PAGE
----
I met these women with the Minister for Health and he is no doubt about the pain they are in on a daily basis. What happened in England has moved things forward, as the NHS is suspending use of this device for urinary incontinence. It is extremely important we now do the same. The women have said, as recently as Wednesday this week when I spoke with them, that it is too late for many of them but we may be in a position to prevent further suffering.
In the middle of the worst housing crisis ever, a mother of two children who refuses to make herself homeless has been incarcerated at Mountjoy for 70 days at the request of a vulture fund. When will we do something for Ms Yvonne Walsh and the many hundreds of people facing similar treatment over the summer? The banks and vulture funds will be relentless. Ms Walsh has written to both the Taoiseach and the Tánaiste on three occasions but received no answer. She is incarcerated but is trying to maintain a home over her head and that of her two young children, who have not seen her. She has been there for 70 days and she will have been there for another 50 days when we return from the recess.
On the proposed referendum on Article 41.2.1° of the Constitution, the Tánaiste is aware that many of us, including groups outside the House like the National Women's Council of Ireland, are very much of the view that rather than a simple repeal, it would be preferable to use this opportunity for public debate on the role of caring within families. It would be a better approach and it is the approach recommended by the Citizens' Assembly. The Tánaiste is also aware that a Government request to waive the pre-legislative scrutiny of this proposed legislation was refused by the Business Committee this morning. In light of that, will the Government rethink its approach to this referendum? Will it consider listening to what we have been saying for some time and allow this opportunity for that public debate, which we all think could be helpful?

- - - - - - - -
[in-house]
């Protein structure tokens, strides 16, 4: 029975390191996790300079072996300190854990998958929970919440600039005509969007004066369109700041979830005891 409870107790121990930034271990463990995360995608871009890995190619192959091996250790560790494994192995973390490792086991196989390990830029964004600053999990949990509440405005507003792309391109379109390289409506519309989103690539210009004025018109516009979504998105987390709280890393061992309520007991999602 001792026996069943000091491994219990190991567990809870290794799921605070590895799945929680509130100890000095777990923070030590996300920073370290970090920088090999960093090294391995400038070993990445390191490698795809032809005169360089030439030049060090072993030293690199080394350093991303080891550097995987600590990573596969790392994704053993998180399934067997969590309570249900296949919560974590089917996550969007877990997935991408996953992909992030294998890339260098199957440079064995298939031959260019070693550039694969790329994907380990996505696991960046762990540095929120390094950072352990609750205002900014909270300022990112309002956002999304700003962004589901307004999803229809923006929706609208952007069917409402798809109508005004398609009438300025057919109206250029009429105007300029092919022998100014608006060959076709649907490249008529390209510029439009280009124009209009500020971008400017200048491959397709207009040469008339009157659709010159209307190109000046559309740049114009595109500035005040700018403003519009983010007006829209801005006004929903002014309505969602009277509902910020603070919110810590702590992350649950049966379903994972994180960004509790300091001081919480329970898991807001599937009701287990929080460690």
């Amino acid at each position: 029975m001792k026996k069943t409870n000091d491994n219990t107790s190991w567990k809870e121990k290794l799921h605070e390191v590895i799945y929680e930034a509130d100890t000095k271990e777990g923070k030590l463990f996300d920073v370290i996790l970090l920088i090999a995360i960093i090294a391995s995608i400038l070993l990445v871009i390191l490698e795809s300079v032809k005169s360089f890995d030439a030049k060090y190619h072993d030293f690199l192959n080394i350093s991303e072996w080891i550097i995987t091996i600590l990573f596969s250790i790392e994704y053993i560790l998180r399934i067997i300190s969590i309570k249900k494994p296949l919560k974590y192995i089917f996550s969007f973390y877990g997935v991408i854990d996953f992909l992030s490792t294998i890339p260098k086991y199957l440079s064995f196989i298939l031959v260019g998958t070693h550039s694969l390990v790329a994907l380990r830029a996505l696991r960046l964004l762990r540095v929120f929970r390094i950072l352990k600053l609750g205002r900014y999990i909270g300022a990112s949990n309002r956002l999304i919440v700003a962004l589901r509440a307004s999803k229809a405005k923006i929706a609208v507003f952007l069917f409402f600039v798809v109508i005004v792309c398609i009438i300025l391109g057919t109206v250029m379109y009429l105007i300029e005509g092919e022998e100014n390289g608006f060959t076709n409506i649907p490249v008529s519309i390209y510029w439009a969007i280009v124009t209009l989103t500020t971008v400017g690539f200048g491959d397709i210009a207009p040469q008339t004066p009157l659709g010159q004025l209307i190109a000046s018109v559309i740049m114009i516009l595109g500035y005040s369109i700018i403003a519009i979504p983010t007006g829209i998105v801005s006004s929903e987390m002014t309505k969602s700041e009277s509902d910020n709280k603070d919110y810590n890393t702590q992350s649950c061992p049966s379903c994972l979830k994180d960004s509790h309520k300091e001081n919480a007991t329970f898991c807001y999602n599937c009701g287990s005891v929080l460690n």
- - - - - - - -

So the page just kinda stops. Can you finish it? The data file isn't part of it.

The Government has been listening to that concern and we have had a number of debates in the Cabinet on it. The legal advice to the Government is very clear and the recommendation is to simply remove language from the Constitution. If we are going to go through a process of trying to put new language into the Constitution reflecting the importance of caring, the home and so on to replace that wording, it would certainly take some time. The Government is proposing to follow the legal advice we have while starting a conversation around the kinds of concerns outlined by the Deputy and others, including how we could deal with that in legislation. We would not be able to do what we would like to do in October if we must try to find a way to get right new language in the Constitution reflecting the really important role of caring in the home.